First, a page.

Supporting the Process:
Parents should maintain a supportive attitude toward the therapy process. This includes being patient, showing interest in the child’s participation without forcing engagement, and respecting the therapeutic space.
Effective communication with the therapist is crucial. Parents are encouraged to share observations, insights, and concerns, which can provide invaluable information to the therapist.
Consistency and Routine:
Maintain consistency with appointments and routines. Children feel secure when their schedules are predictable, which can contribute positively to their therapy experience.
Implementing Strategies at Home:
Therapists may suggest strategies or activities to be continued at home. Parents’ commitment to these can reinforce what is learned during sessions and integrate therapeutic goals into daily life.
Modeling Appropriate Behavior:
Children learn by imitation. Parents should model healthy emotion regulation and adaptive coping strategies.
Parents should inform themselves about the principles and practices of play therapy to better understand the child’s experiences and progress.
Privacy and Confidentiality:
Respect for the child’s privacy is vital. While therapists may share themes or progress, specific details of what occurs during play should remain confidential to preserve the therapeutic alliance.
Provide a safe space for children to express their emotions and thoughts at home, mirroring the acceptance they feel during therapy sessions.
Collaborating on Goals:
Parents and therapists should work collaboratively to set and revise goals for the child’s emotional development.
By actively participating in their child’s play therapy, parents not only foster a supportive environment for their growth but also contribute to building a healthy foundation for their child’s future well-being.
Therapeutic play can help children learn more adaptive behaviors when there are emotional or social skills deficits. The list of conditions that play therapy can effectively address includes:
- Adjustment challenges, such as adapting to change, which may occur after moving to a new home or school.
- Anxiety-related disorders that can manifest in children as fear, nervousness, shyness, or avoidance.
- Attachment-related disorders, including difficulties with forming emotional bonds or connections due to early negative experiences.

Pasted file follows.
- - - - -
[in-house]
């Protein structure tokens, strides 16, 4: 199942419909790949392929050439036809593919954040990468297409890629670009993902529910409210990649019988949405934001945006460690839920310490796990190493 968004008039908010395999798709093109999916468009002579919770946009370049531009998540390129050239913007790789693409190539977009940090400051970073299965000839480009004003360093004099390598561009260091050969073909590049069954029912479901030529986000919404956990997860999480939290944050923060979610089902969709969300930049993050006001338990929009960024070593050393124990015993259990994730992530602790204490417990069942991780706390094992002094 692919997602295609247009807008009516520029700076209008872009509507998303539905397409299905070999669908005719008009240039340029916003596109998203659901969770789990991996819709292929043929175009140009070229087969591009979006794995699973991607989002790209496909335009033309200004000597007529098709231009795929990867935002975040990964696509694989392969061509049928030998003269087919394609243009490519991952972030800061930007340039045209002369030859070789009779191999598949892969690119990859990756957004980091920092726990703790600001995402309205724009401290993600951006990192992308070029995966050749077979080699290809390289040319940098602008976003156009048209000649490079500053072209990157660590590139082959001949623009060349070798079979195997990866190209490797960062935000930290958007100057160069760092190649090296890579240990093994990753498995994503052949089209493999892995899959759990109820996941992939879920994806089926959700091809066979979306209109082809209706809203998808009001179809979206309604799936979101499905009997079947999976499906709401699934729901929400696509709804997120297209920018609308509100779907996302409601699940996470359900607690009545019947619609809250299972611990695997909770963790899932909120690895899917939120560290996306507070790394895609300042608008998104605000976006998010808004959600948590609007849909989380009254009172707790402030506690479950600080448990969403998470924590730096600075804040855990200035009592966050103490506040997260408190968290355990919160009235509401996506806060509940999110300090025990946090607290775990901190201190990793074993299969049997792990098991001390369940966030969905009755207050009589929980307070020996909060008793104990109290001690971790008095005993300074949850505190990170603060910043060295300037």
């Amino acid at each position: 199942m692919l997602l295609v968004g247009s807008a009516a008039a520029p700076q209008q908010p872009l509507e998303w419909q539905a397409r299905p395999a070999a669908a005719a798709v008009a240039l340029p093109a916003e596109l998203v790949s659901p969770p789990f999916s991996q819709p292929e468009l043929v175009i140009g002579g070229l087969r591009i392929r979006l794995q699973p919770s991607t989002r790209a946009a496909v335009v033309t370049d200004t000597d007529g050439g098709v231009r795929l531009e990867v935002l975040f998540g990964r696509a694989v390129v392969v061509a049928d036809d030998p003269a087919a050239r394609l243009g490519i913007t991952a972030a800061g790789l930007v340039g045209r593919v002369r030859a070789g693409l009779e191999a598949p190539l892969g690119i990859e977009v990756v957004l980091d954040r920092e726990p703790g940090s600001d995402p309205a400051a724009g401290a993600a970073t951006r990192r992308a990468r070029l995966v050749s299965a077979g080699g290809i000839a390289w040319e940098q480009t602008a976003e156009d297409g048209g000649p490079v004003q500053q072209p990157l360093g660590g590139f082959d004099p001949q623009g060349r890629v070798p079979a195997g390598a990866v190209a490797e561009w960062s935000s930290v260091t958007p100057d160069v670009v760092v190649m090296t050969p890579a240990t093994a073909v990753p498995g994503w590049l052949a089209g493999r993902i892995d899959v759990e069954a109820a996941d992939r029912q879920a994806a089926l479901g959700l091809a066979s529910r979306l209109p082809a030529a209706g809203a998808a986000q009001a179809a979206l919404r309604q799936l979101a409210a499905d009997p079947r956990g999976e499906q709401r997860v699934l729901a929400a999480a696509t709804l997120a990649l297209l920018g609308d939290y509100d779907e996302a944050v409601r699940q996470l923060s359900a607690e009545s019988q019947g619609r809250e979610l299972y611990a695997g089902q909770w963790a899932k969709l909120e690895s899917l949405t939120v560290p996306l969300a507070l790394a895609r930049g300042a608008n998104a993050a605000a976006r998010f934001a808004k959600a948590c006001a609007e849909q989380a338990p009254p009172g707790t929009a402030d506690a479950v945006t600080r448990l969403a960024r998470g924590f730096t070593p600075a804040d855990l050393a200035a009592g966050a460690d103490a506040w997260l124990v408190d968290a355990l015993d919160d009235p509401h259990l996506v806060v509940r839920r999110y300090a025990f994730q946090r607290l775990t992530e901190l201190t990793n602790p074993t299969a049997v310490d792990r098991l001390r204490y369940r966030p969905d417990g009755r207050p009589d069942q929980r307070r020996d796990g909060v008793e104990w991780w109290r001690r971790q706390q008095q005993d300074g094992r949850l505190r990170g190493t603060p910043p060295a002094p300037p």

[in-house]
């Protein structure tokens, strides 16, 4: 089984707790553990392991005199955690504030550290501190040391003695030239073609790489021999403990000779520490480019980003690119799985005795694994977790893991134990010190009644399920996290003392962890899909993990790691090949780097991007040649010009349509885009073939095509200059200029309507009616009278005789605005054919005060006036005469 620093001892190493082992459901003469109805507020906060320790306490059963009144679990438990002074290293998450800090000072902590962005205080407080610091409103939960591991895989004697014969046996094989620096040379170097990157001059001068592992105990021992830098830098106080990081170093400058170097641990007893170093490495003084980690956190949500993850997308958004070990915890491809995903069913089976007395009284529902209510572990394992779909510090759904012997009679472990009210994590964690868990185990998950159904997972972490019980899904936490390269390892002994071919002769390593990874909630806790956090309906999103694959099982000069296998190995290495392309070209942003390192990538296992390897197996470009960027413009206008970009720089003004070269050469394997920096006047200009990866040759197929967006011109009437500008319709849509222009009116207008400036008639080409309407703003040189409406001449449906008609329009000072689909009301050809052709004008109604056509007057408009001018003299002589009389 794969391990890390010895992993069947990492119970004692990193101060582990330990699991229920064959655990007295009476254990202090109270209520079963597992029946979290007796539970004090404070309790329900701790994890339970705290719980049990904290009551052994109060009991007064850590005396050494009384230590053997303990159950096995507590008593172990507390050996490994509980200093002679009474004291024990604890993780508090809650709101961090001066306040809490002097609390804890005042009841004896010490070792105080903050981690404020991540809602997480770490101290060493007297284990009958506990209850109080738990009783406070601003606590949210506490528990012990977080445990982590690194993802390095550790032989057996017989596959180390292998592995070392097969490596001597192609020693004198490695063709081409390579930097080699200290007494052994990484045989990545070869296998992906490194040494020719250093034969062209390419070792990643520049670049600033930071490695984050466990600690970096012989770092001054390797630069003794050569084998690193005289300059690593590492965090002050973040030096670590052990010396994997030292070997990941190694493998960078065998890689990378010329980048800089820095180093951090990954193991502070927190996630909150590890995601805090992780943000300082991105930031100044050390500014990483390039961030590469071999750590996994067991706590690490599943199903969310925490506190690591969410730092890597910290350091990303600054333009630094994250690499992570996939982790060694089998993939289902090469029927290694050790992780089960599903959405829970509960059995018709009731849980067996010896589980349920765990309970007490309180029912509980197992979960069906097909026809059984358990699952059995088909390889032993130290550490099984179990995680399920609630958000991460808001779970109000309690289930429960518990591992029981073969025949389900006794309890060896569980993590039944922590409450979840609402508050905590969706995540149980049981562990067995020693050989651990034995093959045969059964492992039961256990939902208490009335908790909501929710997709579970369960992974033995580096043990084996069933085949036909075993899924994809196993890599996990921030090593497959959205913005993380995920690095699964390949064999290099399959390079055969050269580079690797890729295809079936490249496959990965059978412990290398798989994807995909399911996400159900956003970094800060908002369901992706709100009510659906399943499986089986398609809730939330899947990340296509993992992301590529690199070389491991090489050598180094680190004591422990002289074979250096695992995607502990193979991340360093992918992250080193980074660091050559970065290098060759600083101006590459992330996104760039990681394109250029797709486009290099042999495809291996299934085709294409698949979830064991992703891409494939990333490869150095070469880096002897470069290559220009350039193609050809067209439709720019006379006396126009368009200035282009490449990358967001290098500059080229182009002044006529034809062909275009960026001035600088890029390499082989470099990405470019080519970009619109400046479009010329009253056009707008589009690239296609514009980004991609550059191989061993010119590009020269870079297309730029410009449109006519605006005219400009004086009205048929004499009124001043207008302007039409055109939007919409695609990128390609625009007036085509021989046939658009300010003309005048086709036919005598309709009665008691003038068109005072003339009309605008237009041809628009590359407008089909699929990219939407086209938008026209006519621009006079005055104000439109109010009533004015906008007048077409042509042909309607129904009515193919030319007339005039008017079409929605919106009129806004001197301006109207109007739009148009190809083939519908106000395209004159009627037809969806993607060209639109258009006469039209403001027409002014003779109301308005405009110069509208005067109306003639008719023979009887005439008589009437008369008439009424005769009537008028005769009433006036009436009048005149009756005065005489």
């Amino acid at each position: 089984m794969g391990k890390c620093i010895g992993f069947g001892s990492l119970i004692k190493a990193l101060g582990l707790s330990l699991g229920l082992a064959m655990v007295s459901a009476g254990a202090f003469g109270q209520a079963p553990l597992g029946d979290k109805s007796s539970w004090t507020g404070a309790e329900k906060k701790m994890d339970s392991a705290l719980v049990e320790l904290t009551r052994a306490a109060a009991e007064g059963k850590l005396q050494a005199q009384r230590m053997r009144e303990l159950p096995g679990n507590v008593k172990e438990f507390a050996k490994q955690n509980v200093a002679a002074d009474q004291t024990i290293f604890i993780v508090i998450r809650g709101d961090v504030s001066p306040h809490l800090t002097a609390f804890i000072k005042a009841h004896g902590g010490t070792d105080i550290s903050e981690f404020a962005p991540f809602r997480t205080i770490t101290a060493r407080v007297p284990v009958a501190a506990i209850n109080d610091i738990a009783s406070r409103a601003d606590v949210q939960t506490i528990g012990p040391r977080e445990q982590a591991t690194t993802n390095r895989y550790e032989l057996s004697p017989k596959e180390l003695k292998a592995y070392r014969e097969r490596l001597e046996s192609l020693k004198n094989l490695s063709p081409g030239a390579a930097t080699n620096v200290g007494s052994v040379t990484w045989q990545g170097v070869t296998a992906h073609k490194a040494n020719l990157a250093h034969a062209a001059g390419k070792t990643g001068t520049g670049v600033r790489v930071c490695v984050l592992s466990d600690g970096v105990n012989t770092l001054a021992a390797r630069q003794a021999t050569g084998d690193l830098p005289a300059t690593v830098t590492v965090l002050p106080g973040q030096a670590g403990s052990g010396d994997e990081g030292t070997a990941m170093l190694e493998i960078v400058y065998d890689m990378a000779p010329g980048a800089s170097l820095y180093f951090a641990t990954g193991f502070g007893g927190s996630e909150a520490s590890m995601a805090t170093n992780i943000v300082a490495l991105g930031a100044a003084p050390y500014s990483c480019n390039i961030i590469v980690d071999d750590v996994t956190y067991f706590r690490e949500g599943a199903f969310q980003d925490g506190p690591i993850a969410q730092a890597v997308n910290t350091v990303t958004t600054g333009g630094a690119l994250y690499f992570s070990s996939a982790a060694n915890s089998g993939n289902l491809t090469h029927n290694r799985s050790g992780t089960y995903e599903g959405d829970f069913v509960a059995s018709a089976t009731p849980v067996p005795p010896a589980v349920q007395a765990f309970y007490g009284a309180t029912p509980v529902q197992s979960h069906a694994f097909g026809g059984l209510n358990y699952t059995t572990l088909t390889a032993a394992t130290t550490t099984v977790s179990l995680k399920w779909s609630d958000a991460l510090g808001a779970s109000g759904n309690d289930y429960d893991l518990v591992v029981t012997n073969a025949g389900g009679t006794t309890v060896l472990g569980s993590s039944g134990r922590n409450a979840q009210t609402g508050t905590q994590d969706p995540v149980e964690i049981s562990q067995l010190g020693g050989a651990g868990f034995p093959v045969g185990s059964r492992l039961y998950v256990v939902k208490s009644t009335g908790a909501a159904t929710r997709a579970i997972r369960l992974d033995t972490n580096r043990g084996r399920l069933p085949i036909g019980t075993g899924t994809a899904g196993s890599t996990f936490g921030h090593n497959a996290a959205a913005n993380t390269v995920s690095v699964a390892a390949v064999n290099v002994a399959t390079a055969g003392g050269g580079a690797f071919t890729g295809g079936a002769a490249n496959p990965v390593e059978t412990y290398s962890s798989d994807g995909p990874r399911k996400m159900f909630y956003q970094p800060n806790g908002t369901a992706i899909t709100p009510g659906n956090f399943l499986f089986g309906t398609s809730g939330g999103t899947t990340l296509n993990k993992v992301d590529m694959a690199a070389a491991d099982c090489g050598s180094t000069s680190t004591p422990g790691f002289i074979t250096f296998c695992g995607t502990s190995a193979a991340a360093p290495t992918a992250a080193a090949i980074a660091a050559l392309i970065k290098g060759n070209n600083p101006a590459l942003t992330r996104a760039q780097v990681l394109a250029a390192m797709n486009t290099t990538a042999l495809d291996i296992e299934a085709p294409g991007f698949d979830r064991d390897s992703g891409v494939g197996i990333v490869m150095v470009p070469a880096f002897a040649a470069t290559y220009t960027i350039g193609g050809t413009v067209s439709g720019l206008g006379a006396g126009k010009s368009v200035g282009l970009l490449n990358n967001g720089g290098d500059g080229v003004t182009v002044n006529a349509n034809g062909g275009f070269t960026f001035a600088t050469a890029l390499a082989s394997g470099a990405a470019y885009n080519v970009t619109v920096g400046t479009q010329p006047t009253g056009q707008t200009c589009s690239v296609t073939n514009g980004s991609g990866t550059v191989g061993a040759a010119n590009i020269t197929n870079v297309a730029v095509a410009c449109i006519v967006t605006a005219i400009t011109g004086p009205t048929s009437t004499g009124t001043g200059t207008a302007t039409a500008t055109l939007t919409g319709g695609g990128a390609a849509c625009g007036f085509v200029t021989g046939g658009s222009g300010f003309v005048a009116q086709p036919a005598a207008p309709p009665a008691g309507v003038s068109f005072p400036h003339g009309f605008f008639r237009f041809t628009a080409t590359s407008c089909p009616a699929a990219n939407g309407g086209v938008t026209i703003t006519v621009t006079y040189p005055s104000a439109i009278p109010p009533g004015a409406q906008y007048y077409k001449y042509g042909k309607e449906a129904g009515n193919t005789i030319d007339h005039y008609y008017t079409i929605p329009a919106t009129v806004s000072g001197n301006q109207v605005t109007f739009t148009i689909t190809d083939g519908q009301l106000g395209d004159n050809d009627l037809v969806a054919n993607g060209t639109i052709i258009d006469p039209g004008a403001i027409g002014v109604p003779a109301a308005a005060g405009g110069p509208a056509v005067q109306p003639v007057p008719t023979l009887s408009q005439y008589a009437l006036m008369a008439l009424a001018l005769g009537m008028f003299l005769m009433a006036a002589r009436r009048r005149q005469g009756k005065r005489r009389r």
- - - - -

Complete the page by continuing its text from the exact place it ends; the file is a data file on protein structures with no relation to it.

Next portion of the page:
- Attention and hyperactivity disorders, such as ADHD, where children may have trouble focusing or exhibit hyperactive behavior.
- Bed wetting, also known as nocturnal enuresis, which may be stress-related or linked to developmental stages.
- Blended/stepfamily adjustments, which involve adapting to new family dynamics after parental re-marriage.
- Depression and other mood disorders that might present as persistent sadness, irritability, or fluctuation in mood.
- Developmental delays, including challenges in meeting emotional, cognitive, or social milestones.
- Divorce recovery, which involves working through feelings of loss, anger, or confusion following parental separation.
- Eating and elimination issues that can include a range of problems with food or toileting.
- Grief and loss, processing through the complex emotions associated with losing someone or something important.
- Parenting and co-parenting challenges, helping children adjust to parenting styles and co-parenting scenarios.
- Self-harming behaviors, which may be a sign of distress and a way of coping with emotional pain.
- School-related problems, including issues with peers, academic performance, or behavior in a school setting.
- Social skills training, assisting children in developing more effective interpersonal skills.
- Survivors of abuse and other traumas, helping children heal from and process traumatic experiences.
Play therapy offers a non-threatening way for children to confront their problems and develop healthy coping mechanisms. It is an evidence-based approach, and trained therapists use different types of play—including storytelling, art, and games—to help children work through their issues.
Treatment for children and adolescents are not just focused on the child, but the whole family. For this reason it is important for care-givers and possibly other members of the family to take an active role in the child or adolescent’s treatment.